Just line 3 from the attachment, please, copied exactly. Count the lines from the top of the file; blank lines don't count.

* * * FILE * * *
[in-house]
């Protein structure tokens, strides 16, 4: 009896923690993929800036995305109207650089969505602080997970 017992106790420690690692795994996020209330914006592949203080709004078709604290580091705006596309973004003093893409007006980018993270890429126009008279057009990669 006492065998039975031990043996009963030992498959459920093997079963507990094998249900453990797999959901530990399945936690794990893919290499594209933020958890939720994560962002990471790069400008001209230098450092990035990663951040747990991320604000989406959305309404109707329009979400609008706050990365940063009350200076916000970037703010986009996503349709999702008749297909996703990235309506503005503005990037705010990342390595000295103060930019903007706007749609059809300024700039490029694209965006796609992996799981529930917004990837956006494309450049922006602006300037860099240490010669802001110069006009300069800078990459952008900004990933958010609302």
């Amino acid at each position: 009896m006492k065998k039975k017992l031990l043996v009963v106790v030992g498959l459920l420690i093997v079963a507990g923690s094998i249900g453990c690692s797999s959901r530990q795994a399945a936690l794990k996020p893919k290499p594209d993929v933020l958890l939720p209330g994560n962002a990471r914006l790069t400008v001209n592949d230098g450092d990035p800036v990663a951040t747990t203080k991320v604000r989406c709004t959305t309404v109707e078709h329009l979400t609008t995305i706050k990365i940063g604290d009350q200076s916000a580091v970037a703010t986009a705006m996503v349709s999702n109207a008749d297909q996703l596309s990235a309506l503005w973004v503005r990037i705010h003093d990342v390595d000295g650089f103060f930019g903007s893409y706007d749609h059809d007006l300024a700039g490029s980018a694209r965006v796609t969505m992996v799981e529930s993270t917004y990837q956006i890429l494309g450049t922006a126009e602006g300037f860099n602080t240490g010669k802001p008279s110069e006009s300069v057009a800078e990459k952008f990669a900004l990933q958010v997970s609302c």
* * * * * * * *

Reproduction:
């Amino acid at each position: 009896m006492k065998k039975k017992l031990l043996v009963v106790v030992g498959l459920l420690i093997v079963a507990g923690s094998i249900g453990c690692s797999s959901r530990q795994a399945a936690l794990k996020p893919k290499p594209d993929v933020l958890l939720p209330g994560n962002a990471r914006l790069t400008v001209n592949d230098g450092d990035p800036v990663a951040t747990t203080k991320v604000r989406c709004t959305t309404v109707e078709h329009l979400t609008t995305i706050k990365i940063g604290d009350q200076s916000a580091v970037a703010t986009a705006m996503v349709s999702n109207a008749d297909q996703l596309s990235a309506l503005w973004v503005r990037i705010h003093d990342v390595d000295g650089f103060f930019g903007s893409y706007d749609h059809d007006l300024a700039g490029s980018a694209r965006v796609t969505m992996v799981e529930s993270t917004y990837q956006i890429l494309g450049t922006a126009e602006g300037f860099n602080t240490g010669k802001p008279s110069e006009s300069v057009a800078e990459k952008f990669a900004l990933q958010v997970s609302c």